The government has set out new emergency powers to tackle the spread of coronavirus with the publication of a bill.
Under the proposed legislation, airports could be shut and people held on public health grounds, while immigration officials could place people in isolation.
The powers would be time limited to two years under the proposals.
MPs plan to debate and vote through measures early next week.
Health Secretary Matt Hancock has said the powers were "proportionate to the threat we face".
The measures are expected to be fast-tracked through Parliament with the first debate on Monday - and MPs set to "nod them" through rather than proceeding through the voting lobbies as normal.
It comes as Northern Ireland announced its first virus-related death, and three more deaths were confirmed in Scotland.
Meanwhile, the government has promised to give more details on how school closures will affect students and parents after criticism over a lack of clarity.
The government plans to rush through its emergency legislation - all 329 pages of it - by Monday.
Some measures would, in happier times, appear draconian: the police could force people who are displaying symptoms of illness in to isolation.
Ports could be shut with little warning.
And regulations are being rapidly thrown aside to allow some medical students and retired clinicians to treat patients.
Protection for tenants from eviction will be added to the bill.
There is little political disagreement on the content but some unease at Westminster about the length of the emergency - the laws would last up to two years.
The government insists the measures could be "switched on and off" based on medical advice.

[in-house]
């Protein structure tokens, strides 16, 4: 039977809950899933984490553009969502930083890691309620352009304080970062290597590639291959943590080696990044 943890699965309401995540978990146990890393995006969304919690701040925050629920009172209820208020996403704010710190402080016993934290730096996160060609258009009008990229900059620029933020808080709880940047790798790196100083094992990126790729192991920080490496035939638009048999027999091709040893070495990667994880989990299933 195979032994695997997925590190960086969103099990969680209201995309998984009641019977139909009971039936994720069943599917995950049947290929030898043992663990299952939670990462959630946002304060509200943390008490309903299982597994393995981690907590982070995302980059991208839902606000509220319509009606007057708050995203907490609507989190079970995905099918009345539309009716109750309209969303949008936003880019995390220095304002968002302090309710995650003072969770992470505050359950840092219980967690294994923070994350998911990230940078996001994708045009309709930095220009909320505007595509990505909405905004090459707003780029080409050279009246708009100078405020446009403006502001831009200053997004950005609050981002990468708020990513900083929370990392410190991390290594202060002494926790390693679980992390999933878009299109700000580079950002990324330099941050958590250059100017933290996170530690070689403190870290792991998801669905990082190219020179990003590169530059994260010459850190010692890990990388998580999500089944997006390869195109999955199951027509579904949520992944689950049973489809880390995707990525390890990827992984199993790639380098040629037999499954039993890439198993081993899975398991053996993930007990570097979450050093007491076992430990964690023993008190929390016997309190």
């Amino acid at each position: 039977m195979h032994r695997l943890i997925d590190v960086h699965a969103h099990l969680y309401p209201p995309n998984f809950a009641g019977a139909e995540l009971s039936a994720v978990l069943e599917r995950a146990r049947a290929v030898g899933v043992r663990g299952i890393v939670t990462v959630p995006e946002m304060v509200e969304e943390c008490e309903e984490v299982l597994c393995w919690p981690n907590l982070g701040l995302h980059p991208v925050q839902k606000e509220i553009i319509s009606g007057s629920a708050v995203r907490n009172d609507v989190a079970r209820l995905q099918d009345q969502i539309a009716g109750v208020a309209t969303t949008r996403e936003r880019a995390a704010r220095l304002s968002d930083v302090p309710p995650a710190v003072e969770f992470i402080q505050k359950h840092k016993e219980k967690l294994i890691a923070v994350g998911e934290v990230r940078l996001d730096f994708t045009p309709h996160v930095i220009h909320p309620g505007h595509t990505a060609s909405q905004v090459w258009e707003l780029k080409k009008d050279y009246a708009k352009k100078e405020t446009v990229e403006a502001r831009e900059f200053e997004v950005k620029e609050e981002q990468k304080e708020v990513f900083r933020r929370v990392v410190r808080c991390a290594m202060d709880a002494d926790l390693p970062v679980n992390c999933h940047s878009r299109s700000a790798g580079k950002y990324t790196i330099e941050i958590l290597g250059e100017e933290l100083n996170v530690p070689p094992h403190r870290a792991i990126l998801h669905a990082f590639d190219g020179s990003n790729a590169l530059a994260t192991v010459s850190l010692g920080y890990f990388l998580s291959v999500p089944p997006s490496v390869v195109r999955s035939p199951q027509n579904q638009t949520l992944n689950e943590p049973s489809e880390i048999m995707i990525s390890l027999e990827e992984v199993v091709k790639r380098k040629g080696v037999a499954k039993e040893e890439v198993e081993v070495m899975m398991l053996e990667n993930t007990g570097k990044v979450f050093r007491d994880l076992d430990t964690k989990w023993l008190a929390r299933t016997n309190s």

But some MPs are pressing for Parliament to have the power to review and renew the powers each month.
So to get the bill passed swiftly, the government may well be under pressure to cede the power to set "sunset clauses" to MPs - rather than leaving this to ministers at Westminster and in the devolved administrations.
Key measures intended to increase capacity in the NHS include:
- Recently retired staff will be able to return to work without any negative impact on their entitlements
- Special insurance cover will be provided for staff caring for staff outside their day-to-day duties
- Paperwork will be reduced to help doctors discharge patients more quickly
- Extra employment safeguards for volunteers to allow them to pause their main jobs for up to four weeks
Elsewhere, the process of arranging funerals could be fast-tracked as part of efforts to "manage the deceased in a dignified way" should the UK experience "excess deaths".
More court hearings could take place by phone or video while the Border Force could temporarily suspend operations at airports and other transport hubs if there are insufficient resources to maintain border security.
Most controversially, the bill gives unprecedented powers to law enforcement agencies to detain people and put them in appropriate isolation facilities if necessary.
It says it will help to "safeguard essential services" that could be at risk during the outbreak.
Ministers say they hope this will not be necessary as people will act responsibly, adding that the legislation will "support and protect the public to do the right thing and follow public health advice".
The bill also makes a provision for emergency volunteering leave - a new form of unpaid statutory leave - and compensation for any loss of earnings and expenses incurred by volunteers.
The government says this measure will enable relevant authorities, such as councils and health and social care bodies, to "maximise the pool of volunteers that they can draw on to fill capacity gaps" by addressing the risk to employment and loss of income.
MPs will be able to suggest changes to the bill, the Commons Speaker confirmed on Wednesday.
Speaking at Prime Minister's Questions, Labour leader Jeremy Corbyn said the opposition would hold the government to account to ensure the most "effective action" was taken to protect the public and NHS staff.